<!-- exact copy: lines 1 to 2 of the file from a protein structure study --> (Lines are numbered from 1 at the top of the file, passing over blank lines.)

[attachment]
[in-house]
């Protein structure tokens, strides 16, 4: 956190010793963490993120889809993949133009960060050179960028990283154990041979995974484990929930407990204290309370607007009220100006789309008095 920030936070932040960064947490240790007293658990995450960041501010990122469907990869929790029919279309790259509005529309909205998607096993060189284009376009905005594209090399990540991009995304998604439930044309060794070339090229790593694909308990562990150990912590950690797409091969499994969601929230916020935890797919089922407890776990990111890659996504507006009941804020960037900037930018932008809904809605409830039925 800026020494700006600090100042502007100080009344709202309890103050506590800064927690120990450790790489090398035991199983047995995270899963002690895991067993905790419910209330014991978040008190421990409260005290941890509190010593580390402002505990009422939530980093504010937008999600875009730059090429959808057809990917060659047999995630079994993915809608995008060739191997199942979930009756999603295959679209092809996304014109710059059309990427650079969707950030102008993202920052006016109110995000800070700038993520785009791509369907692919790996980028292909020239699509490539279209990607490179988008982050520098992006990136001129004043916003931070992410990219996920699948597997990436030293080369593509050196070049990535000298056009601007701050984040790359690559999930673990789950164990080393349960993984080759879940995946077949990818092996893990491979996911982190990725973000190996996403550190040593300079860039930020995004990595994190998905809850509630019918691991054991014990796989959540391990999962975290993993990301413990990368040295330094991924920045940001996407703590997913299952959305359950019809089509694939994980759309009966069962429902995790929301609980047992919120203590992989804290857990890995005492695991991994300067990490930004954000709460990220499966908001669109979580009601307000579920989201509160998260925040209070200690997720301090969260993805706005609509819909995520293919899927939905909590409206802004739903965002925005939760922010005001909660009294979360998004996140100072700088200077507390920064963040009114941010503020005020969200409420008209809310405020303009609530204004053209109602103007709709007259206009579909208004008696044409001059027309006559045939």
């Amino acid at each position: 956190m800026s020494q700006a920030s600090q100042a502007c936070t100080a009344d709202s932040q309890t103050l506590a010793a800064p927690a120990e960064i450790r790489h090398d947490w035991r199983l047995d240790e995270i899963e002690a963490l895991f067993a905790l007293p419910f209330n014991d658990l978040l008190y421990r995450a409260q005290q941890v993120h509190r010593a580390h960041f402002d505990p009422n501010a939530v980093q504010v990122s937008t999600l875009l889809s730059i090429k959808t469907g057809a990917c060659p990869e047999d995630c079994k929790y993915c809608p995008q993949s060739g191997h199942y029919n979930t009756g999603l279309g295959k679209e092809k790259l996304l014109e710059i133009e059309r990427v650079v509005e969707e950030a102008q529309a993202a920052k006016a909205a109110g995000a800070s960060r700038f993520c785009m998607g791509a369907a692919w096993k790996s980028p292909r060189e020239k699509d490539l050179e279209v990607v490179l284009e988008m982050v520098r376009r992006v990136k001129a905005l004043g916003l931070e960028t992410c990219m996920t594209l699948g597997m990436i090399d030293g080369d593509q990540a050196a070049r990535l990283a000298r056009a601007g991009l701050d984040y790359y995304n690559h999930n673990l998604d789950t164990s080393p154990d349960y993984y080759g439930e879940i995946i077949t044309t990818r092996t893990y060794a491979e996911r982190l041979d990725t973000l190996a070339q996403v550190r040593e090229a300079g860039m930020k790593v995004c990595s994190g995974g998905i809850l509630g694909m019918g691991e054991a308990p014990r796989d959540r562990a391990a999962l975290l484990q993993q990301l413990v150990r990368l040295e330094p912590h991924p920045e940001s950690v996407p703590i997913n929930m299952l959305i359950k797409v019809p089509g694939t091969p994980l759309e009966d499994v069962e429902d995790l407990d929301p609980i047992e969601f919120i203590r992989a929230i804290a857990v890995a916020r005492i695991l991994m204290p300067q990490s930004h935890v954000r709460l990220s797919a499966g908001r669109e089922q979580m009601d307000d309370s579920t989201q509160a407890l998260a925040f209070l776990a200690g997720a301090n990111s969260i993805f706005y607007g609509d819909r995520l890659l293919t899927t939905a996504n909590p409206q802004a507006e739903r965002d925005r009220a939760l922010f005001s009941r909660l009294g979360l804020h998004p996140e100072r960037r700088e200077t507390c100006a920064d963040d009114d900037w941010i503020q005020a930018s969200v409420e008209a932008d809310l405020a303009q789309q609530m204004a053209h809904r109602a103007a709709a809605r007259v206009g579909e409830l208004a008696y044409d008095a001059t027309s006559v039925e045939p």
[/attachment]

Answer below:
[in-house]
């Protein structure tokens, strides 16, 4: 956190010793963490993120889809993949133009960060050179960028990283154990041979995974484990929930407990204290309370607007009220100006789309008095 920030936070932040960064947490240790007293658990995450960041501010990122469907990869929790029919279309790259509005529309909205998607096993060189284009376009905005594209090399990540991009995304998604439930044309060794070339090229790593694909308990562990150990912590950690797409091969499994969601929230916020935890797919089922407890776990990111890659996504507006009941804020960037900037930018932008809904809605409830039925 800026020494700006600090100042502007100080009344709202309890103050506590800064927690120990450790790489090398035991199983047995995270899963002690895991067993905790419910209330014991978040008190421990409260005290941890509190010593580390402002505990009422939530980093504010937008999600875009730059090429959808057809990917060659047999995630079994993915809608995008060739191997199942979930009756999603295959679209092809996304014109710059059309990427650079969707950030102008993202920052006016109110995000800070700038993520785009791509369907692919790996980028292909020239699509490539279209990607490179988008982050520098992006990136001129004043916003931070992410990219996920699948597997990436030293080369593509050196070049990535000298056009601007701050984040790359690559999930673990789950164990080393349960993984080759879940995946077949990818092996893990491979996911982190990725973000190996996403550190040593300079860039930020995004990595994190998905809850509630019918691991054991014990796989959540391990999962975290993993990301413990990368040295330094991924920045940001996407703590997913299952959305359950019809089509694939994980759309009966069962429902995790929301609980047992919120203590992989804290857990890995005492695991991994300067990490930004954000709460990220499966908001669109979580009601307000579920989201509160998260925040209070200690997720301090969260993805706005609509819909995520293919899927939905909590409206802004739903965002925005939760922010005001909660009294979360998004996140100072700088200077507390920064963040009114941010503020005020969200409420008209809310405020303009609530204004053209109602103007709709007259206009579909208004008696044409001059027309006559045939």